We’ve all seen them — the tunnels marring beautifully manicured parks, fairways and cemeteries. But it’s most frustrating when those miniature mole highways are in the lawn you have worked so hard to maintain.
Before trying to eradicate the invaders, take stock of the situation. Does the damage warrant trying various methods? Moles actually provide positive services: they aerate soil and mix the layers, they eat pest larvae including white grubs and Japanese beetles.
Who are they?
The three species of moles in North Carolina are the eastern mole, the hairy-tailed mole, and the star-nosed mole. Each is from 4–8 inches long with a protruding snout, gray to black fur, and clawed feet. They do not eat plant roots or bulbs, but dig tunnels in search of food, up to 150 feet of pathway per day. They eat mainly grubs, earthworms, ants and beetles, and consume them at 50–100 percent of their body weight each day. Moles prefer moist soil without much gravel or clay. They are active year-round. They tend to be solitary unless it is a female caring for her young, so it may be just one mole making a mess of your entire lawn.
Moles are difficult to control. First, they have a variety of food sources, so if you eliminate one, they can switch to another. Second, having moles means you have good mole habitat. If you eradicate your one mole, another may take up residence. And third, because moles are a wild, non-game animal, you need a depredation permit to legally trap or kill them.
Some methods have no proven success: broken glass, pins, mothballs or hair in the tunnels; devices that emit sonic noises or vibrations; planting the caper spurge. Repellants containing castor oil have not been proven effective, and there is concern about the toxicity of castor beans. Methods illegal in North Carolina include using any type of chemicals, poisoning, fumigating or gassing.
While not guaranteed, the two main avenues of control are:
Reducing the food supply
White grubs are a major food source for moles, and these can be controlled by applying an insecticide to the ground surface while soil is very moist from rain or irrigation, in April–May or August–October while the larvae are feeding. White milky spore, a natural fungus, may reduce grubs and insects, but may take several years and the spores may not survive cold weather. Adding beneficial nematodes (microscopic, unsegmented worms) to your yard when the temperature begins to rise in the spring may help. Nematodes use insect pests as hosts to breed future generations, are totally harmless, and will die off when their food source is gone.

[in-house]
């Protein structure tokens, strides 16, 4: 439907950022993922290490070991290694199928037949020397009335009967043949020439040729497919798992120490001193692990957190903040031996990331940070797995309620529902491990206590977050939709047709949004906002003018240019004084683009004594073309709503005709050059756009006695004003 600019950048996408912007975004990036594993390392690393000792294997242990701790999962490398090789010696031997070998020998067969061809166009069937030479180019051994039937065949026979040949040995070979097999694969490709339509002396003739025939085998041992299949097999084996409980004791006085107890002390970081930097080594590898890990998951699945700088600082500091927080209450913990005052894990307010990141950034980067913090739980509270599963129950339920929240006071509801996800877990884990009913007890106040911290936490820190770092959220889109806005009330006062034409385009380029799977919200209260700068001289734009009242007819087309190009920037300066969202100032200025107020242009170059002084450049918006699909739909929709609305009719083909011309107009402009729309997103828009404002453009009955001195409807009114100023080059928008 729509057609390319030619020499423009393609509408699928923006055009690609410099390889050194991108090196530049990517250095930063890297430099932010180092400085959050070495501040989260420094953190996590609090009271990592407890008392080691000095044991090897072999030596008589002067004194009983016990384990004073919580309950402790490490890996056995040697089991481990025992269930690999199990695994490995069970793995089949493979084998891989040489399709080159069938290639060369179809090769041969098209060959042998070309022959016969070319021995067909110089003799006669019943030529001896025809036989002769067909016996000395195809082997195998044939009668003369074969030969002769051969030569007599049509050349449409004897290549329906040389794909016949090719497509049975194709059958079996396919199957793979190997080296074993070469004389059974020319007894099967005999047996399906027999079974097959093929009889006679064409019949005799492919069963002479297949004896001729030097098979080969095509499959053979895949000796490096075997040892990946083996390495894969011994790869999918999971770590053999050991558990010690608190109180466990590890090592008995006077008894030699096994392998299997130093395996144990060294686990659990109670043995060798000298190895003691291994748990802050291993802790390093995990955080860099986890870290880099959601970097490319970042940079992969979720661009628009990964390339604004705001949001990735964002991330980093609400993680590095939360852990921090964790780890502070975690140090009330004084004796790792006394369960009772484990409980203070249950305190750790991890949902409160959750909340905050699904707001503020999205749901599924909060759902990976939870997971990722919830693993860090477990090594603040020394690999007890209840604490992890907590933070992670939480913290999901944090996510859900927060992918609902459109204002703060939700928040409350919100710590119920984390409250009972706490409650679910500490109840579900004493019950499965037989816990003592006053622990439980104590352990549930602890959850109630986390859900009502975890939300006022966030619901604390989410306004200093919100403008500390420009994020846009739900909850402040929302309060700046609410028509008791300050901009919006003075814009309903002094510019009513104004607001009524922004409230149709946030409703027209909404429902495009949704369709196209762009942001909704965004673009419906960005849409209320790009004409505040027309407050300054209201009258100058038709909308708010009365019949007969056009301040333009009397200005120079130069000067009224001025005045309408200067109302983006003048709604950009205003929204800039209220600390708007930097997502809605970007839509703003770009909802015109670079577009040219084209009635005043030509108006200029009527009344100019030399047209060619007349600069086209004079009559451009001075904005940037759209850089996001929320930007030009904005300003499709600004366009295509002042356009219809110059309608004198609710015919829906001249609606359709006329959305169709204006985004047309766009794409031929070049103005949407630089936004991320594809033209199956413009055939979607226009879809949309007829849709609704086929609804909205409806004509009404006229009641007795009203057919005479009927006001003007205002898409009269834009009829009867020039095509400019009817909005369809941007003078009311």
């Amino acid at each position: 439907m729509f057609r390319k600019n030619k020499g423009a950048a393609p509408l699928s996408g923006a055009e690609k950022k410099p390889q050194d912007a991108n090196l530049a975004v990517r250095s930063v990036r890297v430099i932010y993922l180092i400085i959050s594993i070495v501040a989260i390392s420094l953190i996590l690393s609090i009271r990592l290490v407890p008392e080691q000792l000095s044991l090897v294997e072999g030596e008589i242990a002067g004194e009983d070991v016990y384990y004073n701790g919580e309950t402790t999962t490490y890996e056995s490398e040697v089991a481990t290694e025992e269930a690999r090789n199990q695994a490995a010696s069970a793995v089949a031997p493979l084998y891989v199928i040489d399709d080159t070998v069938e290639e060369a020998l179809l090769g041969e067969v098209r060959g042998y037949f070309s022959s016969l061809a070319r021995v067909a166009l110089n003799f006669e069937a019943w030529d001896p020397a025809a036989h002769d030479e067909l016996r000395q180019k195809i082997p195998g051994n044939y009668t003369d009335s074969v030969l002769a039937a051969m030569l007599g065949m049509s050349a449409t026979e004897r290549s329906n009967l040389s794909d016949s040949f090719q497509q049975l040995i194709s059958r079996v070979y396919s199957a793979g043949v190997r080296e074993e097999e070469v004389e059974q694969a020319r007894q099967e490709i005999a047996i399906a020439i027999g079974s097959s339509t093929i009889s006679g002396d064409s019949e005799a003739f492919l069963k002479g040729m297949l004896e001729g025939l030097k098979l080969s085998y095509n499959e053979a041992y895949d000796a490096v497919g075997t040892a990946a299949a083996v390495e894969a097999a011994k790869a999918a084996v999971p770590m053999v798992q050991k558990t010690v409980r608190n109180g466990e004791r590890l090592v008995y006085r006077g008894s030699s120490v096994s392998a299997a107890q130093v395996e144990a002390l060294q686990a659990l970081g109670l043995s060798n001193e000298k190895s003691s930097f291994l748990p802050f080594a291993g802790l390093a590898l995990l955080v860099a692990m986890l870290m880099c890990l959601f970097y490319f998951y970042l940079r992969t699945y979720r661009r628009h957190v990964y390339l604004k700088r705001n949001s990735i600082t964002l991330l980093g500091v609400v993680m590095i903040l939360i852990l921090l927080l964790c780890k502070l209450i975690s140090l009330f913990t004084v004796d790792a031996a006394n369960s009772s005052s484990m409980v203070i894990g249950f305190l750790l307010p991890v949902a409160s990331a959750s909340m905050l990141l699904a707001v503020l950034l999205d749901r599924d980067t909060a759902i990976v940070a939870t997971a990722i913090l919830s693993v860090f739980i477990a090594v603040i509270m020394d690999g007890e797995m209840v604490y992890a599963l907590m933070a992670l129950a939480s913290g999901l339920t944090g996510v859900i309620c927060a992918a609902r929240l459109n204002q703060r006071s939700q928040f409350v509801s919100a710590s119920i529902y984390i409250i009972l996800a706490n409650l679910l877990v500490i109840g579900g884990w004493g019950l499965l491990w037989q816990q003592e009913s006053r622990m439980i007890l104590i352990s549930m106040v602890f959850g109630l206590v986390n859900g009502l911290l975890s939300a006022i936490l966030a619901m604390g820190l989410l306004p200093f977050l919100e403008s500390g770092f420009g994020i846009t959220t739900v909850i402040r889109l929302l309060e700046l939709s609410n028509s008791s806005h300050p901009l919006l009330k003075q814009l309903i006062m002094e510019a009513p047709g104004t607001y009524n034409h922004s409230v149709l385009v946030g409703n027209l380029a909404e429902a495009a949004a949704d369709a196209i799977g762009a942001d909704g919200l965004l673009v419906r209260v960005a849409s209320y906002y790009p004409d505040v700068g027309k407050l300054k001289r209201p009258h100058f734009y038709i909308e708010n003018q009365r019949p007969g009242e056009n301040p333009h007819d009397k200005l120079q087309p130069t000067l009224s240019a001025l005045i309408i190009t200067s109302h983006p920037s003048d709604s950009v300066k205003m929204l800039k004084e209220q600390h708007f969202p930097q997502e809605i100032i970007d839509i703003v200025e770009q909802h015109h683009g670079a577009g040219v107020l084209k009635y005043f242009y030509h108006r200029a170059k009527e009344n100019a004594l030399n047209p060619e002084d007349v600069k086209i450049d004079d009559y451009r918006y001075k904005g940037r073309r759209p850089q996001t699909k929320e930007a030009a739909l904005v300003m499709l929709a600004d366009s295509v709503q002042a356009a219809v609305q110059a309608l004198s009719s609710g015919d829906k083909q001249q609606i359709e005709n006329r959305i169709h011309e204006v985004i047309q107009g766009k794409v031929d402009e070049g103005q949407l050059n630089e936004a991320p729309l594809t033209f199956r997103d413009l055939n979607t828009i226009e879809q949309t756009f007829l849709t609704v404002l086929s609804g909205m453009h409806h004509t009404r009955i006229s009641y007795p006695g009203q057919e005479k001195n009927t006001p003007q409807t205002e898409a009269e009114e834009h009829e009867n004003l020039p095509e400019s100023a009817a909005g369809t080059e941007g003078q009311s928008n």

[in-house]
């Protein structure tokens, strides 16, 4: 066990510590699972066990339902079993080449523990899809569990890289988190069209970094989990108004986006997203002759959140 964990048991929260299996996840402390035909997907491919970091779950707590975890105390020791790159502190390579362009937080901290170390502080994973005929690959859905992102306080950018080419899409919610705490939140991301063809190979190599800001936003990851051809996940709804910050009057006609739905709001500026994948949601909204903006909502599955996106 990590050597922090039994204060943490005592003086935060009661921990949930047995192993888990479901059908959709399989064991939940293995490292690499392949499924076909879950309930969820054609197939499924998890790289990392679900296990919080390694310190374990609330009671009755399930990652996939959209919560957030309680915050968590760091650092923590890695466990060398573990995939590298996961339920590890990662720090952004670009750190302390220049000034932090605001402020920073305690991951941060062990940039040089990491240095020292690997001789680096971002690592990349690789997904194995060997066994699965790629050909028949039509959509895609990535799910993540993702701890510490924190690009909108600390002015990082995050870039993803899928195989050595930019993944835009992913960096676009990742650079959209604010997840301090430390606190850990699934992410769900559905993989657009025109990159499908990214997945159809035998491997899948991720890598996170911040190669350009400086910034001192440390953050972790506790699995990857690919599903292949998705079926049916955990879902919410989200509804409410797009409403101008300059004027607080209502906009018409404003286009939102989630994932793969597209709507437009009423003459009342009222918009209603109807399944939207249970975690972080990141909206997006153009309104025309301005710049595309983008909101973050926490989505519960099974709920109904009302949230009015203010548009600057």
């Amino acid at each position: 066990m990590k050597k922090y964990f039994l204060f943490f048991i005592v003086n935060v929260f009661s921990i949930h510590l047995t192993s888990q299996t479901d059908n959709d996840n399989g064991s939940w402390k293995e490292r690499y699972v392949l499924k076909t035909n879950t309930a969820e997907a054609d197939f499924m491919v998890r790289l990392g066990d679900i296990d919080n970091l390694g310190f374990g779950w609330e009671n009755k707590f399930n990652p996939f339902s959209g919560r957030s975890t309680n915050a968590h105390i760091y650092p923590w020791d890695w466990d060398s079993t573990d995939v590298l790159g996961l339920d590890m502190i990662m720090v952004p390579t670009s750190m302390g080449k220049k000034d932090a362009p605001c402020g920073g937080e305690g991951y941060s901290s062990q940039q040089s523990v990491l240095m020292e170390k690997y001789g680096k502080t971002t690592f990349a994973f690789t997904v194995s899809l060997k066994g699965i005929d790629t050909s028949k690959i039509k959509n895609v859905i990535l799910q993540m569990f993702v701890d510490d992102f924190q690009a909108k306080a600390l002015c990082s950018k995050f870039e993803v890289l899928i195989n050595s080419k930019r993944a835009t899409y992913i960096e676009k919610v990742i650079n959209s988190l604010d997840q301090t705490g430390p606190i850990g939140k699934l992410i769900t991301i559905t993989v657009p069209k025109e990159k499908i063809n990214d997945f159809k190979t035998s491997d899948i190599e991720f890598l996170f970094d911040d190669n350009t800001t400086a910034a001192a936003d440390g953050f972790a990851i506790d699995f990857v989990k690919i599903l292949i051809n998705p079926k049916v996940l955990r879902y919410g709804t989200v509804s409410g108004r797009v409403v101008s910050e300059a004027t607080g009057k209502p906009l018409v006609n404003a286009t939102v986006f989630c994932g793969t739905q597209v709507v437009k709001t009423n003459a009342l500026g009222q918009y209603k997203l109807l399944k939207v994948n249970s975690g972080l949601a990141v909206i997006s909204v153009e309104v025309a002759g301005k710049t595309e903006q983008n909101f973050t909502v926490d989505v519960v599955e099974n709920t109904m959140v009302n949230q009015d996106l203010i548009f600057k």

Spear-type traps are the most effective. They can be found at farm supply stores. To find the best location to place the trap, stomp down all the tunnels and watch to see which are raised the next day. Do this for several days. Find a location that has been routinely re-tunneled, and stomp it down again. Place the trap in the center of the tunnel, ensuring that the soil on each side of it has been depressed so that it will not be visible to the mole inside the tunnel, and set it. Upon its next visit, the mole will dig itself into the trap. Dispose of deceased moles in a sanitary manner. If the trap has not been sprung within two days, repeat the process in a new place. One or two traps should be sufficient for a moderately sized lawn. All mole depredation requires a permit and must be reported to the NCWRC within five working days. Remember that removing moles doesn’t change your lawn’s habitat status.
You also can encourage natural predators such as snakes, owls and pets. Ask your county Cooperative Extension how to create beneficial habitat for native species.